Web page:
The Benefits of Attending an HBCU 

by Zipporah Osei

art by Kerly Noisette

When historically black colleges and universities were first created, they were a safe haven for black students who wanted to get a higher education but could not attend them without putting themselves at risk. Times have changed since the first HBCU opened its doors in 1837, but HBCUs remain great choices for black students and other students of color as well. Aside from providing some of the best programs in the country, HBCUs create a positive environment of support and community–something anyone could use when heading off to college.

I spoke to Howard University freshmen, Anaja Pinnock-Williams and Meghann Davis, and Howard alum Evyan Durham about why they chose to go to an HBCU and why they love their decision.

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Well I found her charming and in fact I remember she asked me, stopped me in the street one day and she said ‘Why do you think why all this harassment?’ And I said 'Well, I think because you’re going to be the Prince’s bride.’ And she said 'Why?’ She said 'Just because I don’t have a past?’ And I said 'It could be one of the reasons.’ I said 'You’re actually a very pretty girl.’ And she actually said, and I said to her at the time, 'Well don’t forget us with a knighthood when you get the job and all that’ just as fun and she laughed and I mean, and I remember saying to her 'Now look, when you walk round the corner now don’t put your head down’ because she has this, she had this awful habit of putting her head down and she still does it today. I said 'Look up and smile.’ And she did and it was a lovely picture.

-Arthur Edwards

2

Četiri Sobe Gospođe Safije (Four Rooms of Mrs.Safija) is probably Sarajevo’s most popular and most known restaurant. It used to be a house, Austrian noble, built for his Bosnian wife, who was from a rich Muslim family from Sarajevo. Their story is Bosnian version of Romeo & Juliet, only it is real and there are still portraits around the house/restaurant. The restaurant features Austrian and Bosnian menus.

Safija was the only daughter of the wealthy Sarajevan bey, Ahmed bey Magbulija. She was known in whole Sarajevo of her beauty and elegance. nderstanding the power of her beauty she used to wear blouses of the sheerest silk to show off her bosom, and waistcoats embroidered with gold to show off her hourglass figure. But this was nothing to the bright smile she showed when greeting friends and neighbors. She was learning to play piano at an Austrian Countess. Those were the years when Bosnia just came under Austrian rule. The story says that she was dreaming of a man with golden hair. When she told to her mother, her mother would explain it, saying, that it is probably the sign for improvement since people believed and heard it would get better now once Austrians came in the country. Safija loved the new “influence” that arrived in Sarajevo. Austrian-style buildings, carriages, new fashion and customs. Then one day she saw, what she believed to be the man she saw in her dreams. She ran off to her piano class. She first played Mozart’s sonnata and then continued playing a sad Bosnian love song. Her teacher believed she was sad since she learnt to play “real music”. She described the man she saw, and his two sisters. She told her those were Baron Von Herberstein and his sisters and that they should come to visit Countess (Safija’s teacher) any time. There she met the Baron, who also spoke Bosnian and she continued meeting with him and his sisters for a while. His sisters showed her dresses in Austrian style, gave her new hats and shoes, she loved them. “In the next room someone stood by the window listening. He had been there the day before and the day before that… He knew everything. He saw everything. Each day, he stood there quietly and listened to Safija talk or sing one of those lovely old love songs that she sang for his sisters. He watched and listened … every moment … every second. He knew that there was no one else, and there would never be anyone else only Safija. He was in love with her. But he also knew that she was the only daughter of very religious Muslim Bey.” Baron was in love and he had decided to marry Safija, although he was worried about the reaction of her father. He asked his sisters to bring her a letter and tell her to meet with Baron near Gazi Husrev Bey’s spring. “He knelt and gazed up into her eyes. “I have been looking at you for a month; I have followed your shadow; you have burned my heart more deeply than the sun. I have called to you in my dreams; I have called you my own. You are not destined to live or die here. We will run away … far away from everything. I will give my life if need be to fulfill your desires. I will build you a paradise … a house with four rooms and each one of I will sprinkle with silver and gold. Everyone will know that you are my queen … a bird of paradise.”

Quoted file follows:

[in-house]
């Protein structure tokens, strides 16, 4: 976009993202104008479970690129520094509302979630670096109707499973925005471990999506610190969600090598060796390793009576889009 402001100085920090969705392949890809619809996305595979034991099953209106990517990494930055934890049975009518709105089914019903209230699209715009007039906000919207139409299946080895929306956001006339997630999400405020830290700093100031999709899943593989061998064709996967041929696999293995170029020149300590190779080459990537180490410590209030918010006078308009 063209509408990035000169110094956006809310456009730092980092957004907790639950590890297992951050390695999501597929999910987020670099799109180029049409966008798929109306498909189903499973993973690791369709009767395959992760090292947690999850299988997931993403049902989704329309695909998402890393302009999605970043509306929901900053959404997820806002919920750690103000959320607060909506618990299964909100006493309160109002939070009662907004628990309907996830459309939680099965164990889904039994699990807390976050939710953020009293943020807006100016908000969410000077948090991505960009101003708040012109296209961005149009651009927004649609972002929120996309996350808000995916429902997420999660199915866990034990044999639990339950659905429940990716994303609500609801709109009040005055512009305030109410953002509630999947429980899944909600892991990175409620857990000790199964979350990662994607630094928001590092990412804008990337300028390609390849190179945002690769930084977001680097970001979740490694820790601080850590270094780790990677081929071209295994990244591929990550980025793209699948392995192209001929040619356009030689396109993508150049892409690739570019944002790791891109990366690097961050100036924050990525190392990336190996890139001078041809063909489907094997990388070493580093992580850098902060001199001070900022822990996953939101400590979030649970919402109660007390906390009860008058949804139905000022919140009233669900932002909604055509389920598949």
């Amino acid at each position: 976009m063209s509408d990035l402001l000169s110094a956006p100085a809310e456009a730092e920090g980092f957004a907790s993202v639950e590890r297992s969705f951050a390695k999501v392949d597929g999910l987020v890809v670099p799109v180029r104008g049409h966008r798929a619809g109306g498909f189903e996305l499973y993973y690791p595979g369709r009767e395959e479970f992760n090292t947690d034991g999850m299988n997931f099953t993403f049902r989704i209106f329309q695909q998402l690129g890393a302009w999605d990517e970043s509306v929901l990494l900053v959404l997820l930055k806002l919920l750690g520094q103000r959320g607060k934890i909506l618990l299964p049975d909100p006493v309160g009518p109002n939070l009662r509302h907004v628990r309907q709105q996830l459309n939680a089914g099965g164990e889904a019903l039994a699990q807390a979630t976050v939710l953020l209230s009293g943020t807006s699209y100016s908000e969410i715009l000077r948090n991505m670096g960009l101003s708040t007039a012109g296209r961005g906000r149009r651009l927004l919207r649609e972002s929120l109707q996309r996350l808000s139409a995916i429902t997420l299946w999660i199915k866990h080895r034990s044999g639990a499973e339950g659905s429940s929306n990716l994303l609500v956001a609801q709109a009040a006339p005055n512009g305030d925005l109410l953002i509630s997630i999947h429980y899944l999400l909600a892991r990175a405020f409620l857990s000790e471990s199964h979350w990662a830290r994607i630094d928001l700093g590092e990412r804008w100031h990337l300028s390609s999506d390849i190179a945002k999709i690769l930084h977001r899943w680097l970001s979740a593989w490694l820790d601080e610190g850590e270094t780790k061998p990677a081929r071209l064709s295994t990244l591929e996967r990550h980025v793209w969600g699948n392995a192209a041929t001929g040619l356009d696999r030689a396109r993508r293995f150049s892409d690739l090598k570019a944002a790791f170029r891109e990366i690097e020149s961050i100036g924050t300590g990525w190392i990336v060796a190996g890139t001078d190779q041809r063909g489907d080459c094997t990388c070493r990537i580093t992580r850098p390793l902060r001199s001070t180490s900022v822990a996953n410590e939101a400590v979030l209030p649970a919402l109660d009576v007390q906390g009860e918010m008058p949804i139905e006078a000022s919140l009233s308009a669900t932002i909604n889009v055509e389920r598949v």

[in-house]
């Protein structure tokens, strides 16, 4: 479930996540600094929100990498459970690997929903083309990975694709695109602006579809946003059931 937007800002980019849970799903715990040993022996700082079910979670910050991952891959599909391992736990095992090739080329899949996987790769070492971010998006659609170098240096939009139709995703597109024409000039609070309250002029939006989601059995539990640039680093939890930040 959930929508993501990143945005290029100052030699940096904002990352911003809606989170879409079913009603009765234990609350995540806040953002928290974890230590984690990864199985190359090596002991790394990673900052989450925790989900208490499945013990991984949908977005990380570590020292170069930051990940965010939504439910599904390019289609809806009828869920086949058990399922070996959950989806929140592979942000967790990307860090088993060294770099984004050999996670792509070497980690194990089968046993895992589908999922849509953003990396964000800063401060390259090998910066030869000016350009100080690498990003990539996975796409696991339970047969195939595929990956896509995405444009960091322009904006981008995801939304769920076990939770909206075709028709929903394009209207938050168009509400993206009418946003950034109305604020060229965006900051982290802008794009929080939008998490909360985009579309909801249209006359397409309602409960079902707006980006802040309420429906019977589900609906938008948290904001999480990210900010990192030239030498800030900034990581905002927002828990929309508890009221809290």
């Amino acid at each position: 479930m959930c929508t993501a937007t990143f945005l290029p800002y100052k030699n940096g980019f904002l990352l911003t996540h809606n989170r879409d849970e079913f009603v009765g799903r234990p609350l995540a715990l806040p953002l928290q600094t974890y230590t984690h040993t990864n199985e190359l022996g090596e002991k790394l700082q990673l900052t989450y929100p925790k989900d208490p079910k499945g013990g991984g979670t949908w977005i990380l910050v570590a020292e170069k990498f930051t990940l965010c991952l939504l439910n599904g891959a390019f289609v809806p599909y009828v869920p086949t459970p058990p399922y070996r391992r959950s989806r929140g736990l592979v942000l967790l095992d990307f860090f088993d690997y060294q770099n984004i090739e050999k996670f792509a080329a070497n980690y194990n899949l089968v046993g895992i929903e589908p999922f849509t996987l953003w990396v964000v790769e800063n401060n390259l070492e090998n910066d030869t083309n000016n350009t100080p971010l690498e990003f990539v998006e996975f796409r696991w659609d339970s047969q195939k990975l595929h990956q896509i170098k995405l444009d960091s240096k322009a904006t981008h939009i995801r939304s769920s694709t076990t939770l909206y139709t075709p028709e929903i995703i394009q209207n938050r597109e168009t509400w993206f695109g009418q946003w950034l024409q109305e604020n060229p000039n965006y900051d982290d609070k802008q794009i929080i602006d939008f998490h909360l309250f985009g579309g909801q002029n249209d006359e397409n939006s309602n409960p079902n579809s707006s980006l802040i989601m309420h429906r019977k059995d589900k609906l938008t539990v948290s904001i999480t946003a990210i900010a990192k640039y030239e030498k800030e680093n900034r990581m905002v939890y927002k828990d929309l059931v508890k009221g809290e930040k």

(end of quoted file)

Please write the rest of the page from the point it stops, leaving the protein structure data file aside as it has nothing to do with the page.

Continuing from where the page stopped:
They married and lived on relation Bosnia-Austria, but they were also known for traveling the world together, they traveled all the way to Americas. Safija was 16 when she marrid him. When she came to Vienna at age of 17, as a wife of a nobleman, many thought Vienna would never be the same. Bosnia was a new occupied, dark and unknown province, and he brought home a Muslim wife from there. However, Safija soon started talking about her city, singing and playing Sevdalinke for the noblemen, she later on, took them to Sarajevo for a visit. Once while she was traveling without her husband, she came to Sarajevo after full years, in her letter she mentions: "I have returned to Sarajevo, which I imagined as a spot in past I’ll never have to get out of. My present is in Sarajevo now. I write from Sarajevo, from street Čekaluša, from house with 4 rooms, which I fill with my memories. It is spring and there are two cats on a tree. Between them is space and a spot which means -present”. Safija opened the first European classical dances school in Sarajevo, and classes took place in hotel Europe. During the 20’s and 30’s, Safija was knowning for bringing different kind of spicies, chocolates and pastries from the countries she visited to Sarajevo.  Safija and Johan traveled the world together, and although her mother was well known for her cooking, Safija was probably the first who gave Bosnian dishes an “unique” twist. She cooked when she’d spend her time in her Sarajevan house. She wrote down the recipes and the restaurant even today uses those, probably most famous is the soup, the one Safija used to prepare for Johan. One of the chronicles from the Austrian court (he was of Hungarian roots), in 19th century wrote: “Safija isn’t  only a favorite of the Vienna, but of all people in the whole Empire. It would be wrong to believe that it was because of her beauty, even though, this Bosnian woman is one of those you see once and remember forever. I believe it is because of elegance and easiness with which she just takes the hearts of everyone.